Protecting New Trees in Thurston Gardens

Protecting New Trees in Thurston Gardens

Mother Nature was really smiling down on us on Saturday, 26 May, when NatureFiji-MareqetiViti (NFMV) members went to Thurston Gardens to help protect newly-planted trees there. We were graced with beautiful, clear weather as we placed protective barriers around the seedlings to help ensure their safety as they become established in their new locations.

To celebrate the International Day of the Forests this past March, the Suva City Council (SCC) and the Ministry of Fisheries and Forests (MFF) planted more than 150 new trees, in Thurston Gardens. Andrew Malden, a NFMV club member with a deep appreciation for trees and their critical role in our symbiotic relationship with nature, wanted to help give these trees the best possible beginning in their new environment. So he consulted with the SCC and MFF, who him the go-ahead to lead volunteers in this seedling protection effort.



Andrew explained how simple our task was: First, we needed to clear the weed growth from around the base of the tiny trees. Then we would place a ring cut from a used water bottle around the them, thus providing each with its own little fence to keep the brush cutters from accidentally getting too close, as well as people from inadvertently trampling on it. He showed us how to twist the ring in a circular motion to get it to cut into the soil, so it could be placed about 2.5 inches (6 cm) into the ground for stability.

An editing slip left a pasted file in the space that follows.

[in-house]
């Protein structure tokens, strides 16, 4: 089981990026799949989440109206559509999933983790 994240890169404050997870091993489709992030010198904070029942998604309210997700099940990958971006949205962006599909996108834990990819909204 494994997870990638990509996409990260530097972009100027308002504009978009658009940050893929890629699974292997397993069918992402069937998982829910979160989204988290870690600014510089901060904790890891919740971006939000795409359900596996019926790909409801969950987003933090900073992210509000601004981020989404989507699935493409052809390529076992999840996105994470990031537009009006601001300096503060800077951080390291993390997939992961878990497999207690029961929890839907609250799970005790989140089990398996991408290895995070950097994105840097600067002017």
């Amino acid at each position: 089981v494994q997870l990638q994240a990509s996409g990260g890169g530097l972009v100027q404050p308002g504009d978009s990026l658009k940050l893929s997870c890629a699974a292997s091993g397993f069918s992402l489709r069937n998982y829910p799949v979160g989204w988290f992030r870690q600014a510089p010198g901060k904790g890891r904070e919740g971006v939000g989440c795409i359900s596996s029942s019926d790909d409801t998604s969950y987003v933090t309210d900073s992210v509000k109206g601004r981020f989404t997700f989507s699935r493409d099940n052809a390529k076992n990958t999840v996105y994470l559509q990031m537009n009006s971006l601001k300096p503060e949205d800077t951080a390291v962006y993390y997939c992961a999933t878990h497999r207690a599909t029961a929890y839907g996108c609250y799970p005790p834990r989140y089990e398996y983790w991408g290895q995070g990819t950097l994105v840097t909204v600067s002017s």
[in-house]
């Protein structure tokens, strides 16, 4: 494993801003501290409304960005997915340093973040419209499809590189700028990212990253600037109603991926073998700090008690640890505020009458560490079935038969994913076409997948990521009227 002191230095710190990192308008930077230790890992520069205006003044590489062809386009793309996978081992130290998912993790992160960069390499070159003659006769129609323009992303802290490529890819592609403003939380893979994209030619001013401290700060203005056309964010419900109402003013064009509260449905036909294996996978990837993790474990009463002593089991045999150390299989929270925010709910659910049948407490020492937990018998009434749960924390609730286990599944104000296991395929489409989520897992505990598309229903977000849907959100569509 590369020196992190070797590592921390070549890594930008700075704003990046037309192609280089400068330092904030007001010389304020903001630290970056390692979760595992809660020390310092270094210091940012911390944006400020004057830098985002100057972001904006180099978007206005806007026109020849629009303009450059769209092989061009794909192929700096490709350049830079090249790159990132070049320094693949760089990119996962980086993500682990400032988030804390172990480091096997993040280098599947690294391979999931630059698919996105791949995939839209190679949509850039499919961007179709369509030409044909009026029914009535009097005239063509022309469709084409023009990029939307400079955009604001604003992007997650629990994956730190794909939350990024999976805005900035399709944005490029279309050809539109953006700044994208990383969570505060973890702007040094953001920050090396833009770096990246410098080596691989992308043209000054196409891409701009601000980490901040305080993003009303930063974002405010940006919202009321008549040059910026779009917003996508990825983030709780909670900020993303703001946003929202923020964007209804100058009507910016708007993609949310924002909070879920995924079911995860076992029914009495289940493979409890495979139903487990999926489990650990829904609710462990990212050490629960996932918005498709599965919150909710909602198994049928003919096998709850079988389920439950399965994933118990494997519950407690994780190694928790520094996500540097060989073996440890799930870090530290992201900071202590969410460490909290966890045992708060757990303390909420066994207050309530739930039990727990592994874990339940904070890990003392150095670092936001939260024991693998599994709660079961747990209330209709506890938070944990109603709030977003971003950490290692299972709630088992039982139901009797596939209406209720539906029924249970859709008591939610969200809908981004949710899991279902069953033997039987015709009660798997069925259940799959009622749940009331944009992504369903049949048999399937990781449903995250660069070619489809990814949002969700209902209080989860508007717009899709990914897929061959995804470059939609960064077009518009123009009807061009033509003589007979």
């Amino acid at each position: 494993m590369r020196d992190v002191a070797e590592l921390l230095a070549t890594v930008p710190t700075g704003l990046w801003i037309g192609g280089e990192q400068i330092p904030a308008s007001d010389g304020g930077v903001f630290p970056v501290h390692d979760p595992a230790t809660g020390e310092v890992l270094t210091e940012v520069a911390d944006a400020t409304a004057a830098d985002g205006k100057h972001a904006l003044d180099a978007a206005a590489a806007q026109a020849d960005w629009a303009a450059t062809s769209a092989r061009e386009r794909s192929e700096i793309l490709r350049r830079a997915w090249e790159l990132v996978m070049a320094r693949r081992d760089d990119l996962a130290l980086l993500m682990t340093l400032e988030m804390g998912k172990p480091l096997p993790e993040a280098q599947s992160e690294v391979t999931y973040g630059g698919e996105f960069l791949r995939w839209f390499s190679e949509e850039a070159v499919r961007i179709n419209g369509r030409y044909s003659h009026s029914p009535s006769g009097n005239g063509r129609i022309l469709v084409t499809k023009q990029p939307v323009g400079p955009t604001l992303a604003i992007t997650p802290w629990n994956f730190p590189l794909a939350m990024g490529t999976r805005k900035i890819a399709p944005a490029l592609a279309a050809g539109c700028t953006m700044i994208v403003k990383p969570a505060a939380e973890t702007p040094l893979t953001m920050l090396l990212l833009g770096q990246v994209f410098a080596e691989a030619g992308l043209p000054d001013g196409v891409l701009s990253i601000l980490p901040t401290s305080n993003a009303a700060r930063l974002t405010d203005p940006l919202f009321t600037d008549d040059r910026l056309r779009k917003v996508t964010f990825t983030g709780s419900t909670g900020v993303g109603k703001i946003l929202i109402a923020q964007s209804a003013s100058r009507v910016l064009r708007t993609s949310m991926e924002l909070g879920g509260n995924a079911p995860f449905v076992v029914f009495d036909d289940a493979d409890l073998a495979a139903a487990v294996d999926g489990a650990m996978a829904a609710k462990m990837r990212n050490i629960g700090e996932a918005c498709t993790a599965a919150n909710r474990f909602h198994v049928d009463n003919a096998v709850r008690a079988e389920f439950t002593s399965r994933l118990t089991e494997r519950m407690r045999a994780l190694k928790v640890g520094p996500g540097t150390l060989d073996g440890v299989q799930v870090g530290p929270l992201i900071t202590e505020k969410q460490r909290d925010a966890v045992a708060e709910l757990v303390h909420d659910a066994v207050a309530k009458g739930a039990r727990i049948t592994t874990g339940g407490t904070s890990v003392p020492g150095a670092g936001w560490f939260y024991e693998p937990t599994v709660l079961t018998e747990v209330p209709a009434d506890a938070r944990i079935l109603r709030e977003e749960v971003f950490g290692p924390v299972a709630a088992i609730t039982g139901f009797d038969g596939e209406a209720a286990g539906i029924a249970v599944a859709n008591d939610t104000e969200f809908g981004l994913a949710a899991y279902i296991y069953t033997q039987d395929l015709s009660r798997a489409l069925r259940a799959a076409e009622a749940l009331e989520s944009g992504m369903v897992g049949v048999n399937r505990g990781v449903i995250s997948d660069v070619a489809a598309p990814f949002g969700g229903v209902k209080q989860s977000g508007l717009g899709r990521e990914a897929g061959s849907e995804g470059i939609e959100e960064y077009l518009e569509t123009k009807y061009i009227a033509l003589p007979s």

We divided into four groups that each covered a different section of the Gardens. And because we had such a large number of volunteers–around 50 people–we were done in less than an hour! This gave us plenty of time for Andrew to lead us on a walk through the Gardens, giving us information about the 13 different species of seedlings we were protecting (including Vesi, Dilo, Cinnamon, Ivi, Kura, Sikeci, Mokosoi, Sekoula, Kavika and Kauvula) and showing us what they’d look like when mature. He also pointed out the many other species, and shared interesting facts such as which ones had good timber for building, edible parts, medicinal uses, and more. NFMV Director Nunia Thomas-Moko provided details on the local customslinked with various trees.



Fruiting Sago Palm in Thurston Gardens


Nunia also pointed out one of Fiji’s endangered endemic trees, the Sago Palm, which only flowers and fruits once in its life, when it is about 25 years old.  We were excited to learn that the one she showed us was currently fruiting, but this meant it would not live much longer.

Throughout our walk, many participants shared their knowledge and love of trees, too. We noticed an unusual growth pattern at a certain height in a number of different trees, leading a few people to share stories they’d heard about a severe flood that hit Thurston Gardens some fifty years ago. This had us all pondering the things these trees had witnessed. It was fun to think about the children who were volunteering with us, and how they’ll be able to take pride in the trees they’ll find in the park 50 years from now.






We were pleased to be joined by a large team of volunteers from ANZ. And special thanks go to Pleass Global, manufacturer of AquaSafe® and VaiWai®Artesian Waters as well as a corporate member of NFMV, for providing the recycled water bottles we placed around the seedlings.